Source: Democrat and Chronicle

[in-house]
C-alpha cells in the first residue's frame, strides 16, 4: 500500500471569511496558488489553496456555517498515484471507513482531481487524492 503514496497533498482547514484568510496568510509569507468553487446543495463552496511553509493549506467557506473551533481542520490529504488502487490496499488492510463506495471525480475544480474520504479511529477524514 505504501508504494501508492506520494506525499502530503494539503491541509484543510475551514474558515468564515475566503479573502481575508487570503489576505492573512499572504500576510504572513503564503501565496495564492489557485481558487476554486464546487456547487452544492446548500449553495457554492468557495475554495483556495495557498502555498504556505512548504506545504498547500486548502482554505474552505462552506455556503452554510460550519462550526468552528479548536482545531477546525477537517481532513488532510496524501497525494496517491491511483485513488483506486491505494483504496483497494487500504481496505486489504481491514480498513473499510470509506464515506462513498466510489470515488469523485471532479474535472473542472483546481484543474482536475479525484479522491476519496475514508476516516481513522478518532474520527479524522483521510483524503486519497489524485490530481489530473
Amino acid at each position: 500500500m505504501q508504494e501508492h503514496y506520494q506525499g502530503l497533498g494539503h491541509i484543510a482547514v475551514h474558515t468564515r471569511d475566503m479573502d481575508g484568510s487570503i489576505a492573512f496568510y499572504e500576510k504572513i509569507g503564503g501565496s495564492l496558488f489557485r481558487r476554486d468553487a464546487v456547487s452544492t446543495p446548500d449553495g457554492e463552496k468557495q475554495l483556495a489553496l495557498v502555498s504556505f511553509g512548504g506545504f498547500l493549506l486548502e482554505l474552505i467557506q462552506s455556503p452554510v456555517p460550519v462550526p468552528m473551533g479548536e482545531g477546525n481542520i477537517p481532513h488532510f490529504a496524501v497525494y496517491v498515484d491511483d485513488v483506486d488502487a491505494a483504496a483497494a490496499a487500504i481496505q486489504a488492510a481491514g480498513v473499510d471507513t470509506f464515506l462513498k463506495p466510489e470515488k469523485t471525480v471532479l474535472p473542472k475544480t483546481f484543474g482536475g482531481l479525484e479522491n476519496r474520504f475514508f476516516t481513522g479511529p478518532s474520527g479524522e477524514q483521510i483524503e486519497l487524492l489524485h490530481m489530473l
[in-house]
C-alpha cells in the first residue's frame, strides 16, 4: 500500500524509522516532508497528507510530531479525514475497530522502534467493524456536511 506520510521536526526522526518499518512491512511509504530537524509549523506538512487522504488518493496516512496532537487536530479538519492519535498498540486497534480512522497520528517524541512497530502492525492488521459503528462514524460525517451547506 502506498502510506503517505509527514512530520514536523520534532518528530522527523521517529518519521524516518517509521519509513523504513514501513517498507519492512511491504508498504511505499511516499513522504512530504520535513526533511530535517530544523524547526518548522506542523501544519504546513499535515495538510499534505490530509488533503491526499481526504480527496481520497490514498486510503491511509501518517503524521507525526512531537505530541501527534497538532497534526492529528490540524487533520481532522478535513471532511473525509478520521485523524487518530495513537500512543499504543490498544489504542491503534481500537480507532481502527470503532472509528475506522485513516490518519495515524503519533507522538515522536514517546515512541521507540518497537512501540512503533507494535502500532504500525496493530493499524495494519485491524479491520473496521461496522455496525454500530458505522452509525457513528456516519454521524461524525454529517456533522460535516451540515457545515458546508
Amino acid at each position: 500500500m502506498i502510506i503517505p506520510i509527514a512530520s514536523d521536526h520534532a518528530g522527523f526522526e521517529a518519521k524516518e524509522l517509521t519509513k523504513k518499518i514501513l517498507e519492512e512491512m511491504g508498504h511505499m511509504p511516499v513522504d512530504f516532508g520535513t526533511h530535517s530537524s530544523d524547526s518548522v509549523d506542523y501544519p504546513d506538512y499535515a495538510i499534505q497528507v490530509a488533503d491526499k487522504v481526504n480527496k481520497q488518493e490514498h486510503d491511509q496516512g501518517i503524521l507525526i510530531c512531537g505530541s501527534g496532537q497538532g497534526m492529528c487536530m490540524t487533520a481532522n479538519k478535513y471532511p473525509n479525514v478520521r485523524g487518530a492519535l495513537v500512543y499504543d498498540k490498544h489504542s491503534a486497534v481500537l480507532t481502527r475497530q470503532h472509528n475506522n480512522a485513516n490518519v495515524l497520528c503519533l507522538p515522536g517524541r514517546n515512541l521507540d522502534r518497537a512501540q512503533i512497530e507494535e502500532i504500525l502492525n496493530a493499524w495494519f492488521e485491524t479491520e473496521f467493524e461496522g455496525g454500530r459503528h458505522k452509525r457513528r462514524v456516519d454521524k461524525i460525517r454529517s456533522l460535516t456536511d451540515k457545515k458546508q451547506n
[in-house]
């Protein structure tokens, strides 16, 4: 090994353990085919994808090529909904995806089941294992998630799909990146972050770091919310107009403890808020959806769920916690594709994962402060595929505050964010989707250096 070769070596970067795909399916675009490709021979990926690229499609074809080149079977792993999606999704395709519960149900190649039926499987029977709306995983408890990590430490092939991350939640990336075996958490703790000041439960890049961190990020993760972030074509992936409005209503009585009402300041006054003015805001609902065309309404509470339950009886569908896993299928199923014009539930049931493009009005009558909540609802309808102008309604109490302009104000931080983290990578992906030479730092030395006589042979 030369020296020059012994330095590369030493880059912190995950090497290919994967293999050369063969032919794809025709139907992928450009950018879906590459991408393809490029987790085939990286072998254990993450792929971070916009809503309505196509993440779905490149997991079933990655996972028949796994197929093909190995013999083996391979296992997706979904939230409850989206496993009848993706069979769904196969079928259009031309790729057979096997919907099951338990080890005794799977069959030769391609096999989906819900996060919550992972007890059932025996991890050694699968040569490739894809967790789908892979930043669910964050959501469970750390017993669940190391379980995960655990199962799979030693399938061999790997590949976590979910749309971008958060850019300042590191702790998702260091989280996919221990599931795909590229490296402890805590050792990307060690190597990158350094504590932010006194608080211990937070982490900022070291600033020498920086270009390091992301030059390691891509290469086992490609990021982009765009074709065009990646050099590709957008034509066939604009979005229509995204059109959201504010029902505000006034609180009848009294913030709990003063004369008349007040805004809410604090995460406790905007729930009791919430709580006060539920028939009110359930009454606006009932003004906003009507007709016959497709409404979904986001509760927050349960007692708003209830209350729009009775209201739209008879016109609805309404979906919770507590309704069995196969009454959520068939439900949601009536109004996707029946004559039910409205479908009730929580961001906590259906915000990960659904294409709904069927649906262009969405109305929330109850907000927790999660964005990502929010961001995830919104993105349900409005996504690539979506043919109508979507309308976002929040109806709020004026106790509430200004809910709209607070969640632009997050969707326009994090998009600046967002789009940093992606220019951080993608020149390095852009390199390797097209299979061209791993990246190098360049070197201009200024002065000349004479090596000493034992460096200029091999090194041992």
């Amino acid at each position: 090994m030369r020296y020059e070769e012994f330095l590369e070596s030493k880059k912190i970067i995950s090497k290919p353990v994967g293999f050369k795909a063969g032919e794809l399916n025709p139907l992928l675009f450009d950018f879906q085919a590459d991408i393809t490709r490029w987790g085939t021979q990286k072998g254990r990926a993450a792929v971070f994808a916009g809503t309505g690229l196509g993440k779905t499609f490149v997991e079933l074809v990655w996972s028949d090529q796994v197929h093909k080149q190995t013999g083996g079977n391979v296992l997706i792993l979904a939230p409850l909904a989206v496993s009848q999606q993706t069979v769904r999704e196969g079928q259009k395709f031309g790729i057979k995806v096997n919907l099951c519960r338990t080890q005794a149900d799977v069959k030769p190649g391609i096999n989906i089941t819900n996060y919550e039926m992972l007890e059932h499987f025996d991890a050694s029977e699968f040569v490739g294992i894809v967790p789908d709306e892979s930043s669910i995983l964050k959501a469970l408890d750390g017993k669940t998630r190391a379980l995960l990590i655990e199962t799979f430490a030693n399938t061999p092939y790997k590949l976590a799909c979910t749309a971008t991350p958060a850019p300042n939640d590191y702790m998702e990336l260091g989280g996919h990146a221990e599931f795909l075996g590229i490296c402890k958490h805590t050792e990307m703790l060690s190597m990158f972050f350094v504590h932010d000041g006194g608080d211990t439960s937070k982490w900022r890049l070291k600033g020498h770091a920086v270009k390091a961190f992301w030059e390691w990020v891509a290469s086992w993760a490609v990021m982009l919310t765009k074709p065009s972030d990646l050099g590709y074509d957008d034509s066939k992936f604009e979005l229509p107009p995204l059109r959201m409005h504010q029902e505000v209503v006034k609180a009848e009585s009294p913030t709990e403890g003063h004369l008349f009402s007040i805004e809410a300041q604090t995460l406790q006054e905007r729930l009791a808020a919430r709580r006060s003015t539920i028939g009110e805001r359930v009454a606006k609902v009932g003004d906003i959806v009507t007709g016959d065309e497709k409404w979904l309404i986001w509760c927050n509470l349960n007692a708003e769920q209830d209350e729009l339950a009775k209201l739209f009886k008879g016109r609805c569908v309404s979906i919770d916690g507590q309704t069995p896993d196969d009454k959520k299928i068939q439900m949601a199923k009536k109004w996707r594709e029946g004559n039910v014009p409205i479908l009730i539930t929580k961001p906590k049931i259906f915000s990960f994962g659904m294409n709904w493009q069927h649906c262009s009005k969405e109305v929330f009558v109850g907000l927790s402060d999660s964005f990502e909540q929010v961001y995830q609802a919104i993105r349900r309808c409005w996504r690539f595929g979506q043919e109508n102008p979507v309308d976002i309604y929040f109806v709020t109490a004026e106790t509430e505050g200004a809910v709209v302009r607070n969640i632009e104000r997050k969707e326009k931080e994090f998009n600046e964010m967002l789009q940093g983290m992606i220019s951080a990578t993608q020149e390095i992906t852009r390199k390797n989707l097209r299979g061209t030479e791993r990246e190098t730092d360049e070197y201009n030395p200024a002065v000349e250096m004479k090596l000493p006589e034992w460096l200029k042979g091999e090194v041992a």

On May 22, 2004 the the Democrat and Chronicle reported,On March 1, 1966, Philip Kapleau, then a vigorous 53 years old and fresh from a dozen years in a Japanese Zen monastery, attended an evening meditation session in Rochester. He had just published his to-be-famous The Three Pillars of Zen and was touring to promote the book. 'The minute he came, he said: ‘Sit on the floor,’' said Audrey Fernandez of Brighton, remembering the meeting that was to change her life and enrich the religious character of Rochester. 'Then he began to teach.' Kapleau, a former court reporter and businessman who turned to Zen in his 30s, died May 6 at the age of 91. He had been in poor health for more than a decade, ill with Parkinson’s disease. His passing, friends say, marks the end of an era in which a Westerner introduced Zen Buddhism to a world eager for peace, order and discipline during the social storms of the 1960s and beyond. After that chance March meeting 38 years ago, Kapleau stayed on, founding the Rochester Zen Center in June 1966. It is now one of the largest centers for Buddhist study and practice in North America, with 600 local members, and sister centers in Canada, Mexico, Costa Rica, Sweden, Germany and Poland."